New Software Synth, Knif Audio Knifonium, Emulates Sound Of 208 Vacuum Tube Polysynth

Plugin Alliance has announced the availability of Knif Audio Knifonium — an enhanced emulation of the unique Knifonium vacuum tube synthesizer.

The hardware Knifonium features two tube-driven oscillators, a 4th order ladder filter, a ring modulator, and a  ‘steampunk’ aesthetic. Handcrafted in small batches by designer Jonte Knif, the original hardware unit offers countless possibilities for shaping and modulating sounds.

The plugin version is designed to be more accessible and easier to use than the original, and to add features that  aren’t feasible in the analog world.

With eight independent voices, Knif Audio Knifonium makes it possible to create pads that sound like they were produced by a total of 208 vacuum tubes. The software version also adds M/S (mid-side) and stereo Spread capabilities, a powerful Unison mode, as well as an FX section, including a vintage-style Phaser, plugin partner brand SPL’s EQ Ranger, Wavefolder, and more.

Brainworx Audio modeled the complete circuits of the original hardware — including all 26 tubes, and applied its patented TMT (Tolerance Modeling Technology) to recreate the natural variations in Envelope parameters, Pitch, LFO (Low Frequency Oscillator) speed, and many more characteristics to make this recreation sound as realistically analog and natural as possible.

Here’s a playlist of videos that explore the new synth in depth:’

Pricing and Availability

Knif Audio Knifonium is available now with an intro price of $199.99 USD through August 10, 2020 (normally $299.

9 thoughts on “New Software Synth, Knif Audio Knifonium, Emulates Sound Of 208 Vacuum Tube Polysynth

  1. Hey! Shouldn’t we use our time and resources to make new instruments instead of emulating pre-existing ones? Just saying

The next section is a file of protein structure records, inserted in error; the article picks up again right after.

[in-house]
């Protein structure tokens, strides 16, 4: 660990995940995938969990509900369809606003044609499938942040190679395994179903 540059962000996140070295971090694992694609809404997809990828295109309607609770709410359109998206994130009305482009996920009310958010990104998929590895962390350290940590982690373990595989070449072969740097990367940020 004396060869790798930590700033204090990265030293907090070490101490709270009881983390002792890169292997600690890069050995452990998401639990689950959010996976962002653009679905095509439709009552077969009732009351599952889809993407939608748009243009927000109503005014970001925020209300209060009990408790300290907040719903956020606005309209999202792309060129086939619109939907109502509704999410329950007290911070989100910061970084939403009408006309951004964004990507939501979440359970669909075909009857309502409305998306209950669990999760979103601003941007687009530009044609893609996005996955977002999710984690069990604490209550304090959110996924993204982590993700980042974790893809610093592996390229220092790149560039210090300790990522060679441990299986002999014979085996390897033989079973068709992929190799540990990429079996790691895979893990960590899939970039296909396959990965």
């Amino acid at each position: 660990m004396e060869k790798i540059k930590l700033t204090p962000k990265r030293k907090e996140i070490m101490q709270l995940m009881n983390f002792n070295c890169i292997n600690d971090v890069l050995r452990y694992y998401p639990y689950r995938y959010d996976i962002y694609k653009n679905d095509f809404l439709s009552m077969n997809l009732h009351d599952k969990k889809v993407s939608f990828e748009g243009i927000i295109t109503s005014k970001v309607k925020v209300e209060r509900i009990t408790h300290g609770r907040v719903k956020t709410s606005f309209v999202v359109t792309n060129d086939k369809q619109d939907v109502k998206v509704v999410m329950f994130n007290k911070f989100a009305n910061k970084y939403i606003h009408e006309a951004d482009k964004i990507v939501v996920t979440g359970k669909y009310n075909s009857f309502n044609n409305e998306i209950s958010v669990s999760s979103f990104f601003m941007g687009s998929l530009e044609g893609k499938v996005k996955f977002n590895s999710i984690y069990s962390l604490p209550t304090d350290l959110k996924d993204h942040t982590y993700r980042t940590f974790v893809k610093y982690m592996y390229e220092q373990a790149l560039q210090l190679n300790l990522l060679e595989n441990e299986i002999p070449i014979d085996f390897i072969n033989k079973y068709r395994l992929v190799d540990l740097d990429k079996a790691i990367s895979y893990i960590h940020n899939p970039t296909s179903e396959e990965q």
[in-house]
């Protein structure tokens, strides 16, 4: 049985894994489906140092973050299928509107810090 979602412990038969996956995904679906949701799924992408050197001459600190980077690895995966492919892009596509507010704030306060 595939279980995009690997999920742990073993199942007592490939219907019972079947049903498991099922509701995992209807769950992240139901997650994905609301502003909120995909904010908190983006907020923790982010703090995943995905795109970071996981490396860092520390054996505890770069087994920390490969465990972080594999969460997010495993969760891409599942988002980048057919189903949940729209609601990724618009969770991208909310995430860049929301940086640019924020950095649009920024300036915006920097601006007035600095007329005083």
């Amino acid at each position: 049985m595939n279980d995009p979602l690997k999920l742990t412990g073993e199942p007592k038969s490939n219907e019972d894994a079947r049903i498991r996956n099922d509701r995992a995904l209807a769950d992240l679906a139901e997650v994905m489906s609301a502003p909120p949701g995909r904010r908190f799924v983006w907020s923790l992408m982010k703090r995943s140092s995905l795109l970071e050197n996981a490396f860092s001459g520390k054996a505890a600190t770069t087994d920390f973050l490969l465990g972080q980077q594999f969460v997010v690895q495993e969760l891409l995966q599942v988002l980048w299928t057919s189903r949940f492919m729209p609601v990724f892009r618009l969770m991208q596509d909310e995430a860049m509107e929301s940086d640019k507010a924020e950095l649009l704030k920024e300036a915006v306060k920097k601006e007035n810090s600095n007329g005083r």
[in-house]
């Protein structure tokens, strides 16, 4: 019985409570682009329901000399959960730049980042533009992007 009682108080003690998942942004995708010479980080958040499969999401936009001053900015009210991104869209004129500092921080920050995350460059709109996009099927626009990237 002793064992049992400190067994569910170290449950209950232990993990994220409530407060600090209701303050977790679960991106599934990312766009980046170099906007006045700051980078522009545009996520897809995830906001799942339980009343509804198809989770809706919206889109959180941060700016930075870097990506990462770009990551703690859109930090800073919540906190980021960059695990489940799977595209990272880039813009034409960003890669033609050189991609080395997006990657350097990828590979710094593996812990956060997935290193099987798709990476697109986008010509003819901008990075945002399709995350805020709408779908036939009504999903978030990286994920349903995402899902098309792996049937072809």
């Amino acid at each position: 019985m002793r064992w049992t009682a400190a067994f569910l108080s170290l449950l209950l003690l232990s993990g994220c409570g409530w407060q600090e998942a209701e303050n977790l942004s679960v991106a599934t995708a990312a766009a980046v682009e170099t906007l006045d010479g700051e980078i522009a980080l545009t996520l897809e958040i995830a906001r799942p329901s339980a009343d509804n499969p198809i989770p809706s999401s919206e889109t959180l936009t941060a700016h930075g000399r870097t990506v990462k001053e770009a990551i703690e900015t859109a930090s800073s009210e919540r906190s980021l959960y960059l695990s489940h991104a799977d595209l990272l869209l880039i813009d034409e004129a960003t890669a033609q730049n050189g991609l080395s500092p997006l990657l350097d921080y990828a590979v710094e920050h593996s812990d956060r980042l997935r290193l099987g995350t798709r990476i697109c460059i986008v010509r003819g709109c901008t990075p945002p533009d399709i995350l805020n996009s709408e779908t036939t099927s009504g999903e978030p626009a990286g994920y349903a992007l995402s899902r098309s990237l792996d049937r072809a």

1. It is a new instrument design.

      Would you argue that a Sequential OB-6 is not a new instrument, just because its voice architecture is based on the Oberheim SEM module?

      1. what he wants to say is the emulation “Wahn” of existing Hardware. The last innovation cames from zynaptiq or soundtheory …

  2. For many people this WILL be a new instrument since the original Knifonium is out of reach price-wise for many musicians.

    1. I found 4 presets that distort, cut out or just sound F’d up. I don’t rely on presets so much so won’t be a biggie for me, but yeah something is wonky, most likely QC on the presets might have slipped a bit. My main use is weird sound design stuff that gets rolled and smeared into other sounds so I love its sonic potential in going new places and traversing the outer limits.

  3. This isn’t meant for pop music as much as its aimed at fringe players & composers. Its a wicked-sounding thing, so you’ll need to see it in the right light. Its not “new” the way people clamor for it, but its sure not a me-too instrument, either. Brainworx Audio plugs are sometimes CPU-hungry, so check your system specs. I don’t think I’m twisted enough to take the Knifonium challenge. I like ROMplers too much.

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